Well, somehow or other, they got me through it all and I ended up with Maths, Chemistry, Biology, History, Geography, RE and even English qualifications. I still can’t believe I got them all, even though I knew the fundamentals of Science, including the concept of Relativity, Quantum Mechanics and Genetics, which has fascinated me as conundrums (I suppose that is what you would call them).

Next, they convinced me to work as a Laboratory Technician and as a Teacher’s Assistant in the Sciences. This included supporting the Horticulture Department at our school. That I could not resist, it was like staying on at school and being Head Prefect & School Captain (which I had actually achieved by my last school year, amazingly).

The idea was to test out my interest in becoming a Teacher (Yes, I had shown that interest). I took on the job and continued much as I had been as a Student. Enjoying the practical work and getting to teach the kids that were falling behind, even helping some of the ‘slackers’ through intense, last-minute revision for exams – All of it science-based.

It was through this experience that I realised my interests in teaching were in the area of special education, but mostly for older kids and adults. First I felt I needed some real-life experiences and my Teachers agreed. I took a job as a Radio & TV Repair Engineer, with no qualifications and proved my worth within weeks, based upon my years of fiddling with electronics.

I only needed showing once and I was off on another voyage of discovery. We had a great Technical Support Team and we could fix anything that was thrown at us. I was soon a Field Engineer with my own car and started to get interested in other electronics, eventually learning about Computers and Programming. Meanwhile, I wanted to get back to Teaching in Adult Education.

I took a job as a Training Instructor & then Further Education Tutor for people with Learning disabilities. I also took a qualification and taught at the local Technical College. Within 2 years in 1970’s, I was running an ‘Enablement’ Service for people with Learning Disabilities, Autism and those with aspects of Mental Illness. My amazing manager, Ray Carter, became my Mentor.

Later, after a chaotic period at University, including involvement with Brunel Universities Research Department BIOS, I took on the job of establishing a ‘Therapeutic Community’. All done with my Managers understanding of the underlying learning disabilities of my own. I was able to prove my Social Analytic & Social Therapeutic Approach to Mental Health.

Having proven, for myself, my understanding that we ‘Live in an Autistic World’, I next trained up as a Computer Engineer, took a Job in that field and became a Computer Server Engineer. I then set up and run my own various business enterprises for a while. I succeeded in some and failed in some. This allowed me to keet up my Therapeutic Work & Research in the Community, as a Professional and as a Volunteer, right up to the present day.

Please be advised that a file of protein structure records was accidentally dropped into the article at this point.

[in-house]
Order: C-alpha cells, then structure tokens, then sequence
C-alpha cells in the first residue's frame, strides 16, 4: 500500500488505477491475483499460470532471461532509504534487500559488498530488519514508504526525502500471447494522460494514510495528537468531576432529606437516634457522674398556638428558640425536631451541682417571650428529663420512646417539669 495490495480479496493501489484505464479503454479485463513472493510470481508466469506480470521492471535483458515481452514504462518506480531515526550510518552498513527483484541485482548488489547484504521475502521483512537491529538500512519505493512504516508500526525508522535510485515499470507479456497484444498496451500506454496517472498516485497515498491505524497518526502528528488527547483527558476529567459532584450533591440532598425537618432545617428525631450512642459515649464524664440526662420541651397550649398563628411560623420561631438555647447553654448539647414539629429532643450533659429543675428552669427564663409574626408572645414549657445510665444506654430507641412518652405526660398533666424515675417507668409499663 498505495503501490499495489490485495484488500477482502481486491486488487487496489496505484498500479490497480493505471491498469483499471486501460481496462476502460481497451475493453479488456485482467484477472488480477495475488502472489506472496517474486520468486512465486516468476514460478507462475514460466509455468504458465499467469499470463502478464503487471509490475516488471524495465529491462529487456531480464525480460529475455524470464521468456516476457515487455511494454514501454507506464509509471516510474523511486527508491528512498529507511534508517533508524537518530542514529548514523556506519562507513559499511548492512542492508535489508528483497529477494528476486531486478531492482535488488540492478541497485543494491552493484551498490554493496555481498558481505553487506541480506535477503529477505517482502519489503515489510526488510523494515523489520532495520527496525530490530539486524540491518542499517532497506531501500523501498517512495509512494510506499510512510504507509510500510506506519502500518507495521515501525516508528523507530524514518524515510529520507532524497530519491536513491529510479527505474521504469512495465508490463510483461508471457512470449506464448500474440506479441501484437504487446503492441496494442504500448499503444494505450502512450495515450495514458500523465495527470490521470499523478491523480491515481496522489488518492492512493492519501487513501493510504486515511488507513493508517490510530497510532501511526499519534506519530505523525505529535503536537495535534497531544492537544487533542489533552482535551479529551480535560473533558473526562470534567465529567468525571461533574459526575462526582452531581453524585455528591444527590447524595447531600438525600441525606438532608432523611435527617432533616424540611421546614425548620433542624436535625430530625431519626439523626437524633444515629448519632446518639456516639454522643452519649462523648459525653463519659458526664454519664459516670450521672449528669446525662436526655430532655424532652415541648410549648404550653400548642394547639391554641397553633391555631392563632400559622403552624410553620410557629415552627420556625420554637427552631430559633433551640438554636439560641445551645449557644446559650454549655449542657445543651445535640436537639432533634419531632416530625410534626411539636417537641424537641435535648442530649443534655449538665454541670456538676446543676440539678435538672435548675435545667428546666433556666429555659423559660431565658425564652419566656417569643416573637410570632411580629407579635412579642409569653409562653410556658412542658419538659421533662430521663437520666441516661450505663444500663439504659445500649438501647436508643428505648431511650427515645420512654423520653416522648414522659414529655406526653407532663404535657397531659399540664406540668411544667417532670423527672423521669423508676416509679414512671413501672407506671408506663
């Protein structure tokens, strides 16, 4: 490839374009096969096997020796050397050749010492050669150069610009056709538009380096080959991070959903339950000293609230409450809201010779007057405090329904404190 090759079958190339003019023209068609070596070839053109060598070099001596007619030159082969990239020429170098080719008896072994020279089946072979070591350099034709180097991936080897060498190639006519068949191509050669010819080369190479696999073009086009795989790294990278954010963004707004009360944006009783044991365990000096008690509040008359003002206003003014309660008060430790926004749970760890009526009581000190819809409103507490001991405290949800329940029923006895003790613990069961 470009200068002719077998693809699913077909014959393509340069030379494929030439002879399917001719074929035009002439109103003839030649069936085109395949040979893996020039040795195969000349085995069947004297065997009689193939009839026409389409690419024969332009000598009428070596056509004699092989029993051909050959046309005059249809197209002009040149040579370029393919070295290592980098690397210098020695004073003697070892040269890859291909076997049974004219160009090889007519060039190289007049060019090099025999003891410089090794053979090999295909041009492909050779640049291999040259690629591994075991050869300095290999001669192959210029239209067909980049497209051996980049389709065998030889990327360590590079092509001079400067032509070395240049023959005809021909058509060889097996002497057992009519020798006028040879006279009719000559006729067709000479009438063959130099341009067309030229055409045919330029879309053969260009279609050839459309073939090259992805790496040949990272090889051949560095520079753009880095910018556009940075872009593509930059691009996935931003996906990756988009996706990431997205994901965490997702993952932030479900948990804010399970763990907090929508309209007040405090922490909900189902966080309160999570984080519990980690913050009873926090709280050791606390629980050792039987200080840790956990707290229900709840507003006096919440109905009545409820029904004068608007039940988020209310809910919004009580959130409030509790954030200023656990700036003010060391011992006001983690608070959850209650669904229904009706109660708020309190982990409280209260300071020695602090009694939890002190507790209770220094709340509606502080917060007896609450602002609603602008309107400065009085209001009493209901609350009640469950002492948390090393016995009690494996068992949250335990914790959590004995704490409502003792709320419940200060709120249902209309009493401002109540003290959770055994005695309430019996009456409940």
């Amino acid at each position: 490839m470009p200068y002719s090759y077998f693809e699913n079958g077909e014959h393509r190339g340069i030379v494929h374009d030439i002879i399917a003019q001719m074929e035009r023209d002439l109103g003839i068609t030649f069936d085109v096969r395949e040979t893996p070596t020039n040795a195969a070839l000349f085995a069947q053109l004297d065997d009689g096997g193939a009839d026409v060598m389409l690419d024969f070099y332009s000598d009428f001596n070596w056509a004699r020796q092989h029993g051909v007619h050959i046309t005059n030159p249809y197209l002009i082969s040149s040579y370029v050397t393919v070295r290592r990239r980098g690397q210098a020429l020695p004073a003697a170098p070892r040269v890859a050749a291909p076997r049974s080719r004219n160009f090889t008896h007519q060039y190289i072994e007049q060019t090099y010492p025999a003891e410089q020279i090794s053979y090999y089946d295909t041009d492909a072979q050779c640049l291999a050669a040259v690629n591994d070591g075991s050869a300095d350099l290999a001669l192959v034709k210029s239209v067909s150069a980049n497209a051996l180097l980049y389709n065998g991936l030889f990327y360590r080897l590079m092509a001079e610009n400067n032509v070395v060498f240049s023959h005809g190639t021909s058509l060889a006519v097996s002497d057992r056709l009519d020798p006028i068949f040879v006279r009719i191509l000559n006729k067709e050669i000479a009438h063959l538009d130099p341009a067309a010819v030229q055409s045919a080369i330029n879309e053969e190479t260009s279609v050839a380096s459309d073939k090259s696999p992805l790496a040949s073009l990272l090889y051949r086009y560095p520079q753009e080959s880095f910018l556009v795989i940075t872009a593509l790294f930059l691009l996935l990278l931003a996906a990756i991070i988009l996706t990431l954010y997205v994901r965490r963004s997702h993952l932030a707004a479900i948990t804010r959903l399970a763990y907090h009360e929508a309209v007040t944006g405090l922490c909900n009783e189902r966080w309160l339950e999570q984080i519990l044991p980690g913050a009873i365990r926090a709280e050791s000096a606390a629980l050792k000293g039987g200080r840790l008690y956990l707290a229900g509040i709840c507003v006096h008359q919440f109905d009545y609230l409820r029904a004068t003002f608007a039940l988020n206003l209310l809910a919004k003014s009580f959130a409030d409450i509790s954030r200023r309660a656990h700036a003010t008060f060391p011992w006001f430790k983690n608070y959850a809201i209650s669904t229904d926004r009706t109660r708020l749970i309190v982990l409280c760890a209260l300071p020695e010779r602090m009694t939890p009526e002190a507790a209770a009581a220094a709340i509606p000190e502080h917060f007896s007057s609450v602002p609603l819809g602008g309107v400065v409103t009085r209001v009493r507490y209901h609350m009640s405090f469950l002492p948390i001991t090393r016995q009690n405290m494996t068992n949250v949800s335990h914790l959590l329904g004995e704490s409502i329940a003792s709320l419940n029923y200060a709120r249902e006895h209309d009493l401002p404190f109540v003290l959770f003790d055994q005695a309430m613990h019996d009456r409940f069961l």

Now that ‘Therapeutic Community’ is the Local Community and the Therapeutic Methods & Techniques are the positive engagement with Music Arts, Crafts and the Practical Skills of Everyday Life & Work; within the real world social environment. All possible with the dedicated help of a few volunteers and professionals; working together to increase mutual understanding within cooperative partnerships.

In fact, as I think about it, that is how it has always been and it is still the most effective way for me and those I have worked with over the years. It is about blurring the boundaries between ‘classifications’ and Identifying the problem of ‘disablement’ being within the social environment itself.

Once the key people in the local Community (Shop Keepers & Workers, Pub Landlords & Staff, Library Staff, Professionals and even Councillors) understand the real problem, the apparent disablement of individuals effectively disappears and becomes an Alternative Enablement. The rest of the community learns from seeing it work in practice, watching people just take things in their stride.

I am not saying the problems and challenges disappear altogether. I still have periods where I withdraw into myself, appearing detached from what is happening around me and at other times racing ahead, manically getting things done, gabbling and missing some important social clues. I am just grateful to have survived, compensate and found people who understand me like I seek to understand them.

These are ‘features’ we can observe in many people who are variously Identified as Autistic, Schizophrenic, Bipolar, odd, misfits, eccentric and so many other forms of human classification. It is also true of many who are not classified or identified in any way. People who are often misunderstood and largely ignored, or grumbled about; until they are understood and feel appreciated for who they are and what they can offer.